To me, [community] is a group of people that helped you along your journey. So in the book, it may have been a bunch of business owners and things like that. In all honesty, community can look as simple as aunts and uncles or maybe mentors, or even something as beautiful as the Safe Passage workers or crossing guards that are out giving time and energy every day to make sure that these kids are safe. You know, community is stretched far and wide. It doesn’t necessarily have to be the people on your block or the people in your specific neighborhood. But those who help you along your journey can be considered your community. 

About your grandmother’s nickname, “Big Girl.” Ironically, our family called my paternal grandfather, “Big Daddy.” Please explain why those nicknames are important in Black communities? Especially for our families’ matriarchs and patriarchs.

I think it’s such a term of endearment. I think those nicknames, even when you think back to the Black community, may not be your grandmother, but if that’s a figure known in the community. My grandmother was one of those people… These people are known by those names, and it becomes these terms of endearment, and it’s something that you never forget. It’s always funny to me because my grandmother was actually a very slender woman… The pookies and lil mans and all of these different endearing names that kind of stick with us through generations. And I think that for [Black folks], that’s ownership. When we weren’t allowed to name ourselves, we weren’t allowed to call each other by our names. And now when we have these chances to have autonomy to name ourselves, I think that is something that we take pride in no matter how silly or whatever other people may think it may be. It’s something that we own.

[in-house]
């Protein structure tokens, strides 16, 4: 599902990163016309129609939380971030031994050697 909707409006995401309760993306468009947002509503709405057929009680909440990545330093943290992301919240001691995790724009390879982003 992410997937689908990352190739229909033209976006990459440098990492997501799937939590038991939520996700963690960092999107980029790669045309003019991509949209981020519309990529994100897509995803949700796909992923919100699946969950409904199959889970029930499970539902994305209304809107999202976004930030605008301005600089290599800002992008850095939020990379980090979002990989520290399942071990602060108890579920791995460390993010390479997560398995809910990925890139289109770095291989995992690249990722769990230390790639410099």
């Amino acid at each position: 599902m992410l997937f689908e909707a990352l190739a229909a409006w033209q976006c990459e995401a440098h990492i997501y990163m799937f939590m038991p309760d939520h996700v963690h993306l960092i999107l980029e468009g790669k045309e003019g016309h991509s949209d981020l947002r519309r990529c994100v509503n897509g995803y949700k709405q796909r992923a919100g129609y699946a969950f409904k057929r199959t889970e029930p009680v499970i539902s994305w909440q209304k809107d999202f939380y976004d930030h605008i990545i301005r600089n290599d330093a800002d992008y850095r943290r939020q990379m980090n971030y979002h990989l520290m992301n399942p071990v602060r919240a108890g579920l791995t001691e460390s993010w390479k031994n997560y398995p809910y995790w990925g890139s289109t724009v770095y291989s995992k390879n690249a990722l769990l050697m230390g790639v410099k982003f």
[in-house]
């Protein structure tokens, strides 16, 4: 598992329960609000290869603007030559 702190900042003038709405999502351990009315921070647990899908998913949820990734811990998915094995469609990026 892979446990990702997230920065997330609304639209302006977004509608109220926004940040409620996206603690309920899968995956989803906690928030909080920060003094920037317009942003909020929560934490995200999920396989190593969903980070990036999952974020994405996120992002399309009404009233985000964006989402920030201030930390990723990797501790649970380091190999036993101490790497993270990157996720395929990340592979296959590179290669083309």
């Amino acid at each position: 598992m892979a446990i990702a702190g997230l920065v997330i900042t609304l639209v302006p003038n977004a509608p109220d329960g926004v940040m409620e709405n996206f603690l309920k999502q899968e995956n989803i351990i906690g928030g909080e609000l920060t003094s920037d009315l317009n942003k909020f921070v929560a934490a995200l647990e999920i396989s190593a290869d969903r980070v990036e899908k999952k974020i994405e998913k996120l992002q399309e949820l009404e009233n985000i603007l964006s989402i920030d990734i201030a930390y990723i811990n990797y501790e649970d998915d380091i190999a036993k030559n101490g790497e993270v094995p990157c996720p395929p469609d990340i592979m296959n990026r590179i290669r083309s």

What is a lesson from your grandmother that has stuck with you over the years?

She wasn’t really a big advice person, she was one of those pay-attention-to-her-actions types… She was big on not saying “goodbye.” Her thing was, “just for now,” and she was very adamant about it. If you said, “Good bye, Big Girl”, she’d say: “Just for now.” And as I got older, I realized what she was doing. She didn’t believe in anything being finite. So even though you’re out of her presence for the moment, she always believed that she would see you again. I thought about that even in her passing. That was just for now; I’ll see you again. I think about that when I’m talking to people… I sign off on a lot of emails in that way because that’s something that I took from her.

Is there a situation that kind of came up when you were young, and now being a father, you were like: “Oh, I’ve seen this before. I know how to adjust and I know what to tell my sons?”